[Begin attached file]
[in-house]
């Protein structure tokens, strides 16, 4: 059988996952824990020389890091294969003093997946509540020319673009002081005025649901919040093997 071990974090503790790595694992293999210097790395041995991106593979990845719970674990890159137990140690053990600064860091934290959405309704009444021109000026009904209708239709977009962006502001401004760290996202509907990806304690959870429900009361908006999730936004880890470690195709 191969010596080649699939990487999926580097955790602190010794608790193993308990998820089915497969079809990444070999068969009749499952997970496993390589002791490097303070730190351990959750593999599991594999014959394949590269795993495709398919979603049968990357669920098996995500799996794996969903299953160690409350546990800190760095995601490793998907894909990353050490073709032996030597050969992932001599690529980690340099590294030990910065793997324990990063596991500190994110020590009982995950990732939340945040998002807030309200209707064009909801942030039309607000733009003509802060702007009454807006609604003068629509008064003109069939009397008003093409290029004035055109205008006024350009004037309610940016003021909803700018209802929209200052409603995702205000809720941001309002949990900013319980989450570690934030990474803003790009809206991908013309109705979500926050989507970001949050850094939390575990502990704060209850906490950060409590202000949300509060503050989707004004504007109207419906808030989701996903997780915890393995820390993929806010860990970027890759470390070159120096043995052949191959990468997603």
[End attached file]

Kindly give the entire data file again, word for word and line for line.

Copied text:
[in-house]
């Protein structure tokens, strides 16, 4: 059988996952824990020389890091294969003093997946509540020319673009002081005025649901919040093997 071990974090503790790595694992293999210097790395041995991106593979990845719970674990890159137990140690053990600064860091934290959405309704009444021109000026009904209708239709977009962006502001401004760290996202509907990806304690959870429900009361908006999730936004880890470690195709 191969010596080649699939990487999926580097955790602190010794608790193993308990998820089915497969079809990444070999068969009749499952997970496993390589002791490097303070730190351990959750593999599991594999014959394949590269795993495709398919979603049968990357669920098996995500799996794996969903299953160690409350546990800190760095995601490793998907894909990353050490073709032996030597050969992932001599690529980690340099590294030990910065793997324990990063596991500190994110020590009982995950990732939340945040998002807030309200209707064009909801942030039309607000733009003509802060702007009454807006609604003068629509008064003109069939009397008003093409290029004035055109205008006024350009004037309610940016003021909803700018209802929209200052409603995702205000809720941001309002949990900013319980989450570690934030990474803003790009809206991908013309109705979500926050989507970001949050850094939390575990502990704060209850906490950060409590202000949300509060503050989707004004504007109207419906808030989701996903997780915890393995820390993929806010860990970027890759470390070159120096043995052949191959990468997603």